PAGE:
"I was just working on my pecs and butt, like other gym users."
Michaela Morgan

20 Jul 2017 - 10:10 AM  UPDATED 20 Jul 2017 - 10:10 AM

A man in Singapore has been given a stern warning from a local gym for wearing a “politically sensitive” tank top.

Jee Leong Koh was told by the manager of SAFRA Mount Faber Club that other members of the gym had complained about his top that reads: 'Gay but not yet equal’ on the front and ‘Equality for all’ on the back.  

“I asked him how many people complained,” says Koh in a Facebook post.

“He repeated, 'some', and elaborated, 'more than one but not many'. He also said that ‘the social issue’ was sensitive nationally, and that SAFRA could not allow any social advocacy."

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Koh—who is usually based in New York—says he explained that he wasn't trying to change any social policy, “just wearing a tank top specially designed by a New York designer”.

“I wasn't standing by the water cooler and passing out flyers, I was just working on my pecs and butt, like other gym users.

“They would not have complained if my tank top had promoted a national heart campaign. They were, in fact, complaining about my being gay.”

The manager eventually told his staff to allow Koh into the gym with the controversial tank top on but Koh suspects that more complaints will arise.

He also points out that SAFRA stands for Singapore Armed Forces Reservist Association and that the gym is part of the benefits scheme that national service people have access to.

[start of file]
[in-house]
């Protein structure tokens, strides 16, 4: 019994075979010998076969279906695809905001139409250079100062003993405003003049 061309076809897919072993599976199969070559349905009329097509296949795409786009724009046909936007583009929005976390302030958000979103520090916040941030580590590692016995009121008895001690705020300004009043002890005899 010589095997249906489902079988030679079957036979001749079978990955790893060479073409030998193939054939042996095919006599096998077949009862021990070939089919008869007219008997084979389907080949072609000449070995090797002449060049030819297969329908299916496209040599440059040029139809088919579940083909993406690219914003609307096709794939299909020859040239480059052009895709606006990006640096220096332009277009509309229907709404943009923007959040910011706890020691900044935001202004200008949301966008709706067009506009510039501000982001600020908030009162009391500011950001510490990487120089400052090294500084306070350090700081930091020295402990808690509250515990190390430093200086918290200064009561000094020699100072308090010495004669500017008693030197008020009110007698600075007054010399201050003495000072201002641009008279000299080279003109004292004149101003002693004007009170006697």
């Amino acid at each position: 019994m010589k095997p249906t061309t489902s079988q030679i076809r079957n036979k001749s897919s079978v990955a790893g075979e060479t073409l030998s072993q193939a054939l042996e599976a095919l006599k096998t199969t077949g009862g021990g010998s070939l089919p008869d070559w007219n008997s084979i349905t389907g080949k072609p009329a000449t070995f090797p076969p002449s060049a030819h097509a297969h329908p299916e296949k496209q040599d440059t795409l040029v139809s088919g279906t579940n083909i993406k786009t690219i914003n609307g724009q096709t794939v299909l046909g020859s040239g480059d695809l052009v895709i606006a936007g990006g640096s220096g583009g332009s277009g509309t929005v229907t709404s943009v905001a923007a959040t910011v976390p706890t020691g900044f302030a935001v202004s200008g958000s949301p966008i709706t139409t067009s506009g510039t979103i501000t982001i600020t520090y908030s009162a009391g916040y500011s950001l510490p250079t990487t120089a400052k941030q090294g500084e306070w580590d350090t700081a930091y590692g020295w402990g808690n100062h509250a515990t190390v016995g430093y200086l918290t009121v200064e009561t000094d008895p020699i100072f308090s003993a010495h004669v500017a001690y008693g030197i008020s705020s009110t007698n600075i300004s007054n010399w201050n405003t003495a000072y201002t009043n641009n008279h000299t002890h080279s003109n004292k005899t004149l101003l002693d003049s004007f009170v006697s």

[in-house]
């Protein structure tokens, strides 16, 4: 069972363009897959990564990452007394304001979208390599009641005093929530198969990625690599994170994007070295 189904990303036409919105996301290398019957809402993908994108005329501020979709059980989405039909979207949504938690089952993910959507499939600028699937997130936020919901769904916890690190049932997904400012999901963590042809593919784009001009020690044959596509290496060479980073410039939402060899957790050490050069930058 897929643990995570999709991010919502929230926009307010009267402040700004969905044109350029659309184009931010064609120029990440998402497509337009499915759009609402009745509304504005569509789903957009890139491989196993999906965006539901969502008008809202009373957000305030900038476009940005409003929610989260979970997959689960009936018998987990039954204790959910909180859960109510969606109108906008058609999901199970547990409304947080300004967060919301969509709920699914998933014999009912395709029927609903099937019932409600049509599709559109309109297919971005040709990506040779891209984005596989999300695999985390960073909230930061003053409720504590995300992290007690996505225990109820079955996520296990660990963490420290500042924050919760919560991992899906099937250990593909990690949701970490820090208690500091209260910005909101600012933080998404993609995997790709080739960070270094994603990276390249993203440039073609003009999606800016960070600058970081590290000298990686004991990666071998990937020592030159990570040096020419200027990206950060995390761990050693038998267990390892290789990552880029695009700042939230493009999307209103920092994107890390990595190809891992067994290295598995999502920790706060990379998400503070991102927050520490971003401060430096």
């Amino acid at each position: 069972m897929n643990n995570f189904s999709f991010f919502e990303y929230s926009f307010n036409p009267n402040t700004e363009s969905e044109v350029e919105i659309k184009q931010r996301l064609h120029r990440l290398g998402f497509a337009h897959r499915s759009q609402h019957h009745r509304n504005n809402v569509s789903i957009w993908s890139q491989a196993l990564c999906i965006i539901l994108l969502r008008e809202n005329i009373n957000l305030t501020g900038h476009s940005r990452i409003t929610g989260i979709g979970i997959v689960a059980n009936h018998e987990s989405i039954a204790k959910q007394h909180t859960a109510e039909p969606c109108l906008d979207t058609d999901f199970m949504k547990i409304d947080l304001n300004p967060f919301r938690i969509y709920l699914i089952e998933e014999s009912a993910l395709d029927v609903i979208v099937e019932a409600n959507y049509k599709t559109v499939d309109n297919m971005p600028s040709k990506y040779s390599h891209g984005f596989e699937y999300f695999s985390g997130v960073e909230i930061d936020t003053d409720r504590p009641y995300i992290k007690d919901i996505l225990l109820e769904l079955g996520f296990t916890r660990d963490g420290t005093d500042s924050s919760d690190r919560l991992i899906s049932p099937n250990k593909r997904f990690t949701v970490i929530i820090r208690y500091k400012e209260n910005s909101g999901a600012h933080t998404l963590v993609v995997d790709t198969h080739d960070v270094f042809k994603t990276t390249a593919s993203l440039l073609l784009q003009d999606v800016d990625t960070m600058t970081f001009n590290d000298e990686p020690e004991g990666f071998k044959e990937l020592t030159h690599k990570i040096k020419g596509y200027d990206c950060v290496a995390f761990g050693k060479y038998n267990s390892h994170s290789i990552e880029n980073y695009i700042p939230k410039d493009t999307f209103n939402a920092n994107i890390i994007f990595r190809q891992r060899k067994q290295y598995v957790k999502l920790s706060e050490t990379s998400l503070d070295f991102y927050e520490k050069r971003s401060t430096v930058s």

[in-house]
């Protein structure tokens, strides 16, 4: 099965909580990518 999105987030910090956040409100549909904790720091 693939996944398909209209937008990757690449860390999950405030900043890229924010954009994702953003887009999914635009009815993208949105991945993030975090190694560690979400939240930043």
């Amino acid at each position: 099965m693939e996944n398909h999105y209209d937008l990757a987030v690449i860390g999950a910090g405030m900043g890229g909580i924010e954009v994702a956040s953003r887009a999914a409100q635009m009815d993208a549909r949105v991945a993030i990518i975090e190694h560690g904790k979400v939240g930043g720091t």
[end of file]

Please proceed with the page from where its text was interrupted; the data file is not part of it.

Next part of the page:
“I have done my National Service and Reservist training: I finished as an infantry company commander with the rank of captain. I had not come out as gay then.

“The Armed Forces require all self-declared gay men to serve National Service, and so it would be wrong to deny these gay servicemen, self-declared or otherwise, any of the benefits afterwards.

“It would be an injustice to stop me from using any of the facilities of the SAFRA Recreational Clubs just because a few members do not like my tank top. Or, to put it more bluntly, just because they do not like gay people.

“It’s a tank top, for goodness sake. Would you want to take me in for a tank top? Singapore would be a laughing stock to the world.”

Koh’s Facebook post has since gone viral and he’s been inspiring LGBT+ Singaporeans. 

A local gay artist has even created an illustration of Koh to highlight the discrimination gay people in Singapore face. 

Koh also posted on his Facebook this week that a teenage girl came out to him after recognising him and his famous shirt on the train.

“She said very shyly, barely audibly, ‘I'm one of you',” wrote Koh.

“I was very moved by her strange expression, her inability or unwillingness to say gay or lesbian, and I tried clumsily to help by saying, 'You are part of the LGBT community'. She nodded.

He goes on to write that the girl had attended Singapore’s Pride celebration—Pink Dot—but had felt “rather overwhelmed”. The two chatted about finding acceptance with their families and with themselves.

“We reached our station and, after bidding each other a friendly goodbye, parted. I wish you well, my friend. You are one of us."